Levine v. Hite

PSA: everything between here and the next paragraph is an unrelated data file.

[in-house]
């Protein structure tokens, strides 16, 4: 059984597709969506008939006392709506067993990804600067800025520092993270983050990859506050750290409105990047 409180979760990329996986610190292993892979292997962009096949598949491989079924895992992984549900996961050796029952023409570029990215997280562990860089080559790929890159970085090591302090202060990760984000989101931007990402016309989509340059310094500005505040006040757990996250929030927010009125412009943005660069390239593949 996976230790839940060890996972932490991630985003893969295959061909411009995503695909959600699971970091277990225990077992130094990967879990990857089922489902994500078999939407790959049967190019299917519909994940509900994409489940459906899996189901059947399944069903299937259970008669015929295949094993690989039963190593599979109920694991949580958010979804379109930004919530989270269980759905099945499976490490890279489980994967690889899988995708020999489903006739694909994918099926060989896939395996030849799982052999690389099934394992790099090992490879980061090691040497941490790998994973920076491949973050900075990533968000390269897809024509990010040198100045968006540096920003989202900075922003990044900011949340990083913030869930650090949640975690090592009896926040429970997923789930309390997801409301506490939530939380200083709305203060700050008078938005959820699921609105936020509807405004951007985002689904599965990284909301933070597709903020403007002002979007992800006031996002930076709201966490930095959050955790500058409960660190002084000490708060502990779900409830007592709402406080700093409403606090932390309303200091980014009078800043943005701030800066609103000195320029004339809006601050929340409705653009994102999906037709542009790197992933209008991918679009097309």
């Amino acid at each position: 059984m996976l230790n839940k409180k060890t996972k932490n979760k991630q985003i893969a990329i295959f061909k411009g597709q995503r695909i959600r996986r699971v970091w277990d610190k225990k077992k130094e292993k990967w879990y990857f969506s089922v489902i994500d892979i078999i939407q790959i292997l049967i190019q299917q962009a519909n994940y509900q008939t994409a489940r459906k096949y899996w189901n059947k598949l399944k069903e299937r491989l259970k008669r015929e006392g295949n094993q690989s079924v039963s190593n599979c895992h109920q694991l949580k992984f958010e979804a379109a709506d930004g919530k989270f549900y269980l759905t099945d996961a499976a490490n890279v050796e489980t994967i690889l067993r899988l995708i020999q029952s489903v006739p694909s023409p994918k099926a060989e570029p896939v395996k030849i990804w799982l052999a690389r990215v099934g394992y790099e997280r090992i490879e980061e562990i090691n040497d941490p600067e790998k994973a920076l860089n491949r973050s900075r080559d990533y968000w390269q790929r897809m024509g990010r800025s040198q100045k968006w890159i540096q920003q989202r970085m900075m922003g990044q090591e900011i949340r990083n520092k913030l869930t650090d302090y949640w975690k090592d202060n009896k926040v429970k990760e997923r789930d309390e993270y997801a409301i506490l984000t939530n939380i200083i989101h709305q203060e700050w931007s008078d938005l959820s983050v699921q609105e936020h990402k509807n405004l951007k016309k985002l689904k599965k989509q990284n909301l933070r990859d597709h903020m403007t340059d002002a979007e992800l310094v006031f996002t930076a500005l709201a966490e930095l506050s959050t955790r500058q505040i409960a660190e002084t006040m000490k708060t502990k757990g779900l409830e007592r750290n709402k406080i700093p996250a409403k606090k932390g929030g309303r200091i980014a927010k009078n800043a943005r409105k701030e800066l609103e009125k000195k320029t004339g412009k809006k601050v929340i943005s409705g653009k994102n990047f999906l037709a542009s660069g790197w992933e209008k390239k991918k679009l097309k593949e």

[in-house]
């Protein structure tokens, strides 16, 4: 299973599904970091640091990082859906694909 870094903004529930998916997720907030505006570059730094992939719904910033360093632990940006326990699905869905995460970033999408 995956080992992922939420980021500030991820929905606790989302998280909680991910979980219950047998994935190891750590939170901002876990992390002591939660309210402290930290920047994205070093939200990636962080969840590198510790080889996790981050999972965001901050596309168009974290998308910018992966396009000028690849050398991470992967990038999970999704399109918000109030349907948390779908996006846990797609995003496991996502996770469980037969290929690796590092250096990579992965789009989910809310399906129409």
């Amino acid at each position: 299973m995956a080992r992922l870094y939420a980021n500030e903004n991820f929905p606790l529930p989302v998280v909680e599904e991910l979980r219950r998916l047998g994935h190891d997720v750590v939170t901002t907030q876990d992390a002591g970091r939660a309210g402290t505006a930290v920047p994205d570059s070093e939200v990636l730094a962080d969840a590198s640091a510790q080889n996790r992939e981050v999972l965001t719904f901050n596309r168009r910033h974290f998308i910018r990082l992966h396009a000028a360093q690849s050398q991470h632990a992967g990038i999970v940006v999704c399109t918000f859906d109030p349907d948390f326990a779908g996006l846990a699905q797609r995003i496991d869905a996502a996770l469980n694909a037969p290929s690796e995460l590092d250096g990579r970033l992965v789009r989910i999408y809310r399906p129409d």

*********************************************** The “officially released” date that appears near the be- ginning of each opinion is the date the opinion will be pub- lished in the Connecticut Law Journal or the date it was released as a slip opinion. The operative date for the be- ginning of all time periods for filing postopinion motions and petitions for certification is the “officially released” date appearing in the opinion. All opinions are subject to modification and technical correction prior to official publication in the Connecticut Reports and Connecticut Appellate Reports. In the event of discrepancies between the advance release version of an opinion and the latest version appearing in the Connecticut Law Journal and subsequently in the Connecticut Reports or Connecticut Appellate Reports, the latest version is to be considered authoritative. The syllabus and procedural history accompanying the opinion as it appears in the Connecticut Law Journal and bound volumes of official reports are copyrighted by the Secretary of the State, State of Connecticut, and may not be reproduced and distributed without the express written permission of the Commission on Official Legal Publica- tions, Judicial Branch, State of Connecticut. *********************************************** MICHELLE LEVINE v. RANDALL HITE ET AL. (AC 40626) Alvord, Prescott and Eveleigh, Js. Syllabus The plaintiff sought to recover damages for personal injuries she suffered when her automobile collided with a vehicle that was operated by the defendant R and owned by the defendant T. Prior to trial, the trial court denied the defendants’ motion to compel the production of certain of the plaintiff’s medical payment records. The court determined that the motion to compel was untimely in light of a scheduling order that a previous trial court had entered more than one year before, which stated that written discovery was done. The court also noted that the parties were without a jury, as half of the jurors who previously had been chosen had been excused from service on the jury. Thereafter, a different trial court entered an order that included dates for jury selection and trial, and precluded, inter alia, further continuances, motions and discov- ery without prior permission from the court. The defendants then sought reargument and reconsideration of the denial of their motion to compel, claiming, inter alia, that because the matter had been rescheduled, there was plenty of time to secure the plaintiff’s medical records. The trial court that denied the motion to compel denied the defendants’ motion for reargument and reconsideration, stating that the motion for reargu- ment and reconsideration had been filed in violation of the court order that required prior permission from the court to file additional pretrial motions. When the parties appeared for jury selection, a different judge, who had been assigned as the trial judge, granted the plaintiff’s motion for a continuance when her counsel requested a postponement for medi- cal reasons and, sua sponte, permitted the defendants to continue with discovery. The trial judge thereafter declined the plaintiff’s motion for reargument and reconsideration of his decision to allow the defendants to engage ...

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